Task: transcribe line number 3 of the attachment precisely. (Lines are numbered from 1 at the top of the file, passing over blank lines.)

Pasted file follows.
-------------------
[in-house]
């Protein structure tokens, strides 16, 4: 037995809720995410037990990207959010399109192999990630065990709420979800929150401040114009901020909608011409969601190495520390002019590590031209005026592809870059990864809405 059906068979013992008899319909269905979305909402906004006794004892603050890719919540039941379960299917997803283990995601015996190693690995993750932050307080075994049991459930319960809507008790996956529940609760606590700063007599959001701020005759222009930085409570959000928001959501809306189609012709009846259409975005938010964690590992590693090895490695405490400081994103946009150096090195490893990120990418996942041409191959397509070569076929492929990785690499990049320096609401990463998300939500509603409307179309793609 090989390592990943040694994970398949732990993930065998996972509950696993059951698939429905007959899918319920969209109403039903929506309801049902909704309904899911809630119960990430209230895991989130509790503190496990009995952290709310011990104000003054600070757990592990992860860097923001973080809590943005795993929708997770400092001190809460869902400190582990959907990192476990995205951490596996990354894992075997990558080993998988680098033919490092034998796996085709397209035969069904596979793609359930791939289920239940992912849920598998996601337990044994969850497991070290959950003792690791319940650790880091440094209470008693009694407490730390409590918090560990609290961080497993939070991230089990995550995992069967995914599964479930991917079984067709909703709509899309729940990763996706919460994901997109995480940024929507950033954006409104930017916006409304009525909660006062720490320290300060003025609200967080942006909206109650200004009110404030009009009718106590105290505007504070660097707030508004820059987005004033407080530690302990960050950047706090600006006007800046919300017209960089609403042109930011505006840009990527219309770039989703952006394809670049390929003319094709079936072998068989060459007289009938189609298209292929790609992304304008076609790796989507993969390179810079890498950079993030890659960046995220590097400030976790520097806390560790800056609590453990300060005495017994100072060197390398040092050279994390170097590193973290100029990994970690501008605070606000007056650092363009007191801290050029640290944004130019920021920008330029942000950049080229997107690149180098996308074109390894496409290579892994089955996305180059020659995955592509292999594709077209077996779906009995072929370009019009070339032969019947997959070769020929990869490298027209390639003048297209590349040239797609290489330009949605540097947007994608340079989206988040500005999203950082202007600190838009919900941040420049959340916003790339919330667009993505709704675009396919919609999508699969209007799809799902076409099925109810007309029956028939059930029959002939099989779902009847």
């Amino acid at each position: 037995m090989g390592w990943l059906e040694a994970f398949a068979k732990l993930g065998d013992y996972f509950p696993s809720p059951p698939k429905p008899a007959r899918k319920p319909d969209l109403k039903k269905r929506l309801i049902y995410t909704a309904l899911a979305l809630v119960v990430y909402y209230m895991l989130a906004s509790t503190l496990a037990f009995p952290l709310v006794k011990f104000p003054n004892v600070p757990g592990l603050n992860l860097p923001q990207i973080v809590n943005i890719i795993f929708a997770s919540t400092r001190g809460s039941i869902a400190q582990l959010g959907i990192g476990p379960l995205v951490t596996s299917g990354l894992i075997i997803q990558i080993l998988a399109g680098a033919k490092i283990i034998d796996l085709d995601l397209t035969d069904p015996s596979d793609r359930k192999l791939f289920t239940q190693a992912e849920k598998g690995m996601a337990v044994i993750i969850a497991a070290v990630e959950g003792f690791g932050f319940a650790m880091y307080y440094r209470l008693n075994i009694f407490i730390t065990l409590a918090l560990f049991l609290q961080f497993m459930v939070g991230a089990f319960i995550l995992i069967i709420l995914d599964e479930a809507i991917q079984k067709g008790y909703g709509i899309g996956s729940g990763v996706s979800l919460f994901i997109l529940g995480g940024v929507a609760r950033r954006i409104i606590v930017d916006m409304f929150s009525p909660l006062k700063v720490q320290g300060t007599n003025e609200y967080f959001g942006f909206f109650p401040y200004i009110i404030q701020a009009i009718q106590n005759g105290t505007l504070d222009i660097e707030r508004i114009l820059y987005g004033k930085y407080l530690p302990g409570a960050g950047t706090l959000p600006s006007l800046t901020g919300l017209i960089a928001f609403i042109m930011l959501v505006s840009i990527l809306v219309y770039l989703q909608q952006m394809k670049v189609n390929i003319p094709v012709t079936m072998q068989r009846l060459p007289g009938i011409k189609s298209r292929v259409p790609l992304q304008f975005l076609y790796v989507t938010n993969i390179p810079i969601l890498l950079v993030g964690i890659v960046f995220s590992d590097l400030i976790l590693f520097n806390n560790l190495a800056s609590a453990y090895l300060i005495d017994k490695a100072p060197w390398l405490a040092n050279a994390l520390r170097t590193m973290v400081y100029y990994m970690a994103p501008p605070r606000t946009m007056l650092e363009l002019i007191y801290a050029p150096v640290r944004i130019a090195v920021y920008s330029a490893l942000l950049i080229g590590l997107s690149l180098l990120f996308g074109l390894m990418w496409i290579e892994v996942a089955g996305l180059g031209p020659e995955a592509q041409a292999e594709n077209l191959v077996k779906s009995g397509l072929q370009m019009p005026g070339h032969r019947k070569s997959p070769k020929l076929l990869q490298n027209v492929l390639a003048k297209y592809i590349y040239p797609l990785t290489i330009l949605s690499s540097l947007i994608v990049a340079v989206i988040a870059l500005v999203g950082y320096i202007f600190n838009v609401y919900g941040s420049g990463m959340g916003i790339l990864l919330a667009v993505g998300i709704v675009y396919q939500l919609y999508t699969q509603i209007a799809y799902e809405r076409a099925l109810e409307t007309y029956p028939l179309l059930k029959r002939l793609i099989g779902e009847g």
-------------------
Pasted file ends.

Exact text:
């Amino acid at each position: 037995m090989g390592w990943l059906e040694a994970f398949a068979k732990l993930g065998d013992y996972f509950p696993s809720p059951p698939k429905p008899a007959r899918k319920p319909d969209l109403k039903k269905r929506l309801i049902y995410t909704a309904l899911a979305l809630v119960v990430y909402y209230m895991l989130a906004s509790t503190l496990a037990f009995p952290l709310v006794k011990f104000p003054n004892v600070p757990g592990l603050n992860l860097p923001q990207i973080v809590n943005i890719i795993f929708a997770s919540t400092r001190g809460s039941i869902a400190q582990l959010g959907i990192g476990p379960l995205v951490t596996s299917g990354l894992i075997i997803q990558i080993l998988a399109g680098a033919k490092i283990i034998d796996l085709d995601l397209t035969d069904p015996s596979d793609r359930k192999l791939f289920t239940q190693a992912e849920k598998g690995m996601a337990v044994i993750i969850a497991a070290v990630e959950g003792f690791g932050f319940a650790m880091y307080y440094r209470l008693n075994i009694f407490i730390t065990l409590a918090l560990f049991l609290q961080f497993m459930v939070g991230a089990f319960i995550l995992i069967i709420l995914d599964e479930a809507i991917q079984k067709g008790y909703g709509i899309g996956s729940g990763v996706s979800l919460f994901i997109l529940g995480g940024v929507a609760r950033r954006i409104i606590v930017d916006m409304f929150s009525p909660l006062k700063v720490q320290g300060t007599n003025e609200y967080f959001g942006f909206f109650p401040y200004i009110i404030q701020a009009i009718q106590n005759g105290t505007l504070d222009i660097e707030r508004i114009l820059y987005g004033k930085y407080l530690p302990g409570a960050g950047t706090l959000p600006s006007l800046t901020g919300l017209i960089a928001f609403i042109m930011l959501v505006s840009i990527l809306v219309y770039l989703q909608q952006m394809k670049v189609n390929i003319p094709v012709t079936m072998q068989r009846l060459p007289g009938i011409k189609s298209r292929v259409p790609l992304q304008f975005l076609y790796v989507t938010n993969i390179p810079i969601l890498l950079v993030g964690i890659v960046f995220s590992d590097l400030i976790l590693f520097n806390n560790l190495a800056s609590a453990y090895l300060i005495d017994k490695a100072p060197w390398l405490a040092n050279a994390l520390r170097t590193m973290v400081y100029y990994m970690a994103p501008p605070r606000t946009m007056l650092e363009l002019i007191y801290a050029p150096v640290r944004i130019a090195v920021y920008s330029a490893l942000l950049i080229g590590l997107s690149l180098l990120f996308g074109l390894m990418w496409i290579e892994v996942a089955g996305l180059g031209p020659e995955a592509q041409a292999e594709n077209l191959v077996k779906s009995g397509l072929q370009m019009p005026g070339h032969r019947k070569s997959p070769k020929l076929l990869q490298n027209v492929l390639a003048k297209y592809i590349y040239p797609l990785t290489i330009l949605s690499s540097l947007i994608v990049a340079v989206i988040a870059l500005v999203g950082y320096i202007f600190n838009v609401y919900g941040s420049g990463m959340g916003i790339l990864l919330a667009v993505g998300i709704v675009y396919q939500l919609y999508t699969q509603i209007a799809y799902e809405r076409a099925l109810e409307t007309y029956p028939l179309l059930k029959r002939l793609i099989g779902e009847g």